Hasgtag logoOne of the main utilities I get out of Twitter is being able to follow conferences that I can’t attend, but am interested in, via TweetDeck. Last week I got my fill by following 140|The Twitter Conference, D: All Things Digital conference and Google I/O Developer Conference at the same time. While the real-time commentary from attendees and participants was exactly what I was looking for, the process I witnessed for getting to each information stream left something to be desired. In each instance, official feature support for hashtags, in some capacity, by Twitter could have led to a better, more seamless, user experience and, in the process, enhanced Twitter’s business opportunity around real-time search through metadata.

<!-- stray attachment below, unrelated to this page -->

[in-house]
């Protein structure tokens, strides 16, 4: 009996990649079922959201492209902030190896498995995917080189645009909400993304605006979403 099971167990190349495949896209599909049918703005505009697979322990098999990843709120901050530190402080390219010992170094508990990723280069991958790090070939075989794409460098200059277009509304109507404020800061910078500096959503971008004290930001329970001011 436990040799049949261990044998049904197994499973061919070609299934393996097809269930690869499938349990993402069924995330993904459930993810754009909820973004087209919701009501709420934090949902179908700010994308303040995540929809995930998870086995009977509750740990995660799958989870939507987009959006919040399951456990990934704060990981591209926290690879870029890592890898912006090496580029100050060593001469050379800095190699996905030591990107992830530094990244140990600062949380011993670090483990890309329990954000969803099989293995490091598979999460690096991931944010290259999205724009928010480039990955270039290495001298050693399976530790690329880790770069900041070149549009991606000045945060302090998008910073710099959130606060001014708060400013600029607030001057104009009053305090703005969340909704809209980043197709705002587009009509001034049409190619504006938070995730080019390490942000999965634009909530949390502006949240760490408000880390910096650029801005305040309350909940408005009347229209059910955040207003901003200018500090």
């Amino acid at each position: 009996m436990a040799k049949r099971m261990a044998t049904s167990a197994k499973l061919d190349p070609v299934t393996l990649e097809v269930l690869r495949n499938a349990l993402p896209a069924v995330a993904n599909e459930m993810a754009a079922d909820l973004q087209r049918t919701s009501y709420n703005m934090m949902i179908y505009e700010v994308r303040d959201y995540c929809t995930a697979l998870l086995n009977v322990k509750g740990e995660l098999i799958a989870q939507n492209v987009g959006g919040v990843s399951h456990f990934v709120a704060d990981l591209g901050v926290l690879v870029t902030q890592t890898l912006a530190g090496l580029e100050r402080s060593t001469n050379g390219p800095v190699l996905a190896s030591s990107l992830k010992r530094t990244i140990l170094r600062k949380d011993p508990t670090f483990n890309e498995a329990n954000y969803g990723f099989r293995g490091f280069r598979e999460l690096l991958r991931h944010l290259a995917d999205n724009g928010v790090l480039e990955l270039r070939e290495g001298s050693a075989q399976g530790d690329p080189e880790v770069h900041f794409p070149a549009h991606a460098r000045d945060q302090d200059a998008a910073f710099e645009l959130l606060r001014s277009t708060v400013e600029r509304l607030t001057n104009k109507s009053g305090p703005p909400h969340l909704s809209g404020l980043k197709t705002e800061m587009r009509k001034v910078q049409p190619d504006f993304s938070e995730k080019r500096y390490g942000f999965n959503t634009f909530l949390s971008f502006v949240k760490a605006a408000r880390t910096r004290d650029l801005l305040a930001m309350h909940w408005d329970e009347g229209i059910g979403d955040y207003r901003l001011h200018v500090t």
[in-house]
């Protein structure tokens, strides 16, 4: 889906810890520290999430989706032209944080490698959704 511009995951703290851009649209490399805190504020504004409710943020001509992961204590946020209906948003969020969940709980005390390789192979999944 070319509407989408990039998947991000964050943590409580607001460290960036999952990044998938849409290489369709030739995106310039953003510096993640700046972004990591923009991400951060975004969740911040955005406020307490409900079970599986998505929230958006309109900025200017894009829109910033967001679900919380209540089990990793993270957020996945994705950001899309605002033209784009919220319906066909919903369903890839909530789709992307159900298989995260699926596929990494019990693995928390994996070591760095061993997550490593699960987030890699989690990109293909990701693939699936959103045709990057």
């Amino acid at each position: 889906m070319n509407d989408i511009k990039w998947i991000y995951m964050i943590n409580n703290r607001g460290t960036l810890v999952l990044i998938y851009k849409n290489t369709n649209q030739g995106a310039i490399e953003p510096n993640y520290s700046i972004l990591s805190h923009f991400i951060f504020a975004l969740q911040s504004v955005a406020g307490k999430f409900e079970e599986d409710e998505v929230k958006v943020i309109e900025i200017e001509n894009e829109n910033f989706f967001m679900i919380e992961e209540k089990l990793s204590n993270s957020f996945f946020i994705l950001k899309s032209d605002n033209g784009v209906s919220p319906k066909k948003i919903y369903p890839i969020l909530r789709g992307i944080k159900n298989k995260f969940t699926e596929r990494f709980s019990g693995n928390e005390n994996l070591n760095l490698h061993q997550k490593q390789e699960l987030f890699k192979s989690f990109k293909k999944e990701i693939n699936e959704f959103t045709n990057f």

Hashtags, like @replies (originally) and retweets, are a community-driven feature on Twitter. It is used to track and organize keywords in tweets around abstract concepts, breaking news and planned events. Since hashtags can be created on an ad hoc basis there is no central repository for registering or finding out about what particular hashtags represent (Mashable does a good job of highlighting options for identifying and tracking hashtags in a recent article). This has led to process laziness by organizers in setting up hashtags for their events in advance or, in many cases, leaving it up to attendees to decide on how best to track events. The result is confusion leading up to, and inconsistencies during, a conference. The most glaring example of this last week was during the All Things Digital conference, which coincidentally enough had Twitter’s co-founders Evan Williams and Biz Stone as its opening guests.